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Background

Since the late 1980s, a number of different optical design codes have been developed at NREL for designing and modeling solar concentrating systems. Each of these codes was written to model a very specific optical geometry, and each one built upon the others in an evolutionary way. Examples of such codes include: OPTDSH, a code written to model circular aperture parabolic dish concentrators; ODMF, a code based on OPTDSH that modeled multifaceted parabolic dish concentrators; and SOLFUR, a code written to model a very specific solar furnace geometry, which, in turn, was based on ODMF.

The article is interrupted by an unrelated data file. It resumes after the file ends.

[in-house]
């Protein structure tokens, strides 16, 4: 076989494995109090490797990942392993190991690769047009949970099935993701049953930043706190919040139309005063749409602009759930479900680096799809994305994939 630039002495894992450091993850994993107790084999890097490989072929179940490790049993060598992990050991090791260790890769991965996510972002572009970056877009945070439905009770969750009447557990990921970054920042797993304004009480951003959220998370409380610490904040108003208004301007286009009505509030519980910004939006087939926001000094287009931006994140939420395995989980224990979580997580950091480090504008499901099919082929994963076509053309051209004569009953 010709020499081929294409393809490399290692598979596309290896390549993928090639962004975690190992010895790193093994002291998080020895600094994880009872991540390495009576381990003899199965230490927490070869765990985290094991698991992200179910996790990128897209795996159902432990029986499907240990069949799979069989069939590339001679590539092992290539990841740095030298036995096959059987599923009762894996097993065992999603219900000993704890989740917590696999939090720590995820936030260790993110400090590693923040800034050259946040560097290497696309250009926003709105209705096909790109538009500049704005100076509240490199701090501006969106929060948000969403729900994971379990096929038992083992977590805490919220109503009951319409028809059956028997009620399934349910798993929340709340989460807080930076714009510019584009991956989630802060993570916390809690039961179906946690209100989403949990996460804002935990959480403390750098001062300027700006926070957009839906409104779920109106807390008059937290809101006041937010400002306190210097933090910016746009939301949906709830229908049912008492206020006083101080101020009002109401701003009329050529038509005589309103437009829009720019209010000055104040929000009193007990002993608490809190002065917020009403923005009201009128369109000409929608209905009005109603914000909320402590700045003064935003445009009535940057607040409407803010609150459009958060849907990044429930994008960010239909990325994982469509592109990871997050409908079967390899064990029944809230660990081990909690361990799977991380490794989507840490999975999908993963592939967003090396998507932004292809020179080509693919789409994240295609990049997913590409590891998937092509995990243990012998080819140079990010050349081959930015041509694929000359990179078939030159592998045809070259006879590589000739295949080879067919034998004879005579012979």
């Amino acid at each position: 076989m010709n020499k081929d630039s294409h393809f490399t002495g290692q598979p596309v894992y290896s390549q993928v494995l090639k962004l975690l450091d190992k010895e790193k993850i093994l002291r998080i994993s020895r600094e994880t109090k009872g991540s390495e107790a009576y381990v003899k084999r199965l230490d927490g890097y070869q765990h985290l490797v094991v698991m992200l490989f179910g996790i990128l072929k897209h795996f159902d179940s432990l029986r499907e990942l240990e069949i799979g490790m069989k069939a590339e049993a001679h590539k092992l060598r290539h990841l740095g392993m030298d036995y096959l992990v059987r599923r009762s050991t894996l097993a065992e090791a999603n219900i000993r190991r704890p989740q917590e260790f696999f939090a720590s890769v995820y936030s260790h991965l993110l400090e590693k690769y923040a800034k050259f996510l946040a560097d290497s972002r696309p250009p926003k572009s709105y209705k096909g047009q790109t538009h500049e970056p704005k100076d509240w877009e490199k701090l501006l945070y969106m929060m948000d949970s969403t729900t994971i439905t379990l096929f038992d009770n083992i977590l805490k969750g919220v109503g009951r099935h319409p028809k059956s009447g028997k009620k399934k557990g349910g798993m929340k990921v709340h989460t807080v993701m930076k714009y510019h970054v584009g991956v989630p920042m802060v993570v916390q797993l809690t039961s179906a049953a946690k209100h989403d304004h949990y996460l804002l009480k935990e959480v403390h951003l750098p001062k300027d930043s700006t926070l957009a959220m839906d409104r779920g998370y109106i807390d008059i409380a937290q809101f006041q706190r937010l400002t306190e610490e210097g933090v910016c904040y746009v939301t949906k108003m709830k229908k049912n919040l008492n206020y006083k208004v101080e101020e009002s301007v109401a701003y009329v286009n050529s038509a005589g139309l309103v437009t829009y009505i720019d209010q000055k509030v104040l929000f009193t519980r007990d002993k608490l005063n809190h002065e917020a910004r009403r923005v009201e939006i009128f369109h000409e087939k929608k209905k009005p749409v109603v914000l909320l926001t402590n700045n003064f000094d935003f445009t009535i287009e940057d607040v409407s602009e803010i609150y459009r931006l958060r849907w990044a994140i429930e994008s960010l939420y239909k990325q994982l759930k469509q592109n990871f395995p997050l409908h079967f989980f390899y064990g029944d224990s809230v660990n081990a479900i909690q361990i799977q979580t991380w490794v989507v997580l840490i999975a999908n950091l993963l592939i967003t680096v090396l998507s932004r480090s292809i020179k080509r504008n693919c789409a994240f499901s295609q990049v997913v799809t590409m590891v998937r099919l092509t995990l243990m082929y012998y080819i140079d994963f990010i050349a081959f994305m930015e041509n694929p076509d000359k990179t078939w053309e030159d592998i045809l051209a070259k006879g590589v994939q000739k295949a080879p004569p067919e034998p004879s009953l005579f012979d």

As more complex solar concentrator designs began to be realized, it was determined that a more general tool was needed. The Monte-Carlo ray trace methodology on which these prior codes were based was considered to be appropriate for accurate representation of these varied and complex systems. Other modeling codes existing at the time were limited in both geometry definition and optical surface representation. Commercial optical modeling codes were (and are) available, but the time and effort needed to learn these complex packages and apply them to solar concentrating systems is significant. They also do not easily allow the sun to be modeled as a source and are not "solar engineering friendly." As a result, SolTrace was developed. Based on its predecessors, SolTrace uses a Monte-Carlo ray trace methodology. It provides the user the benefits of a general purpose optical design tool, but from a solar engineering design point of view.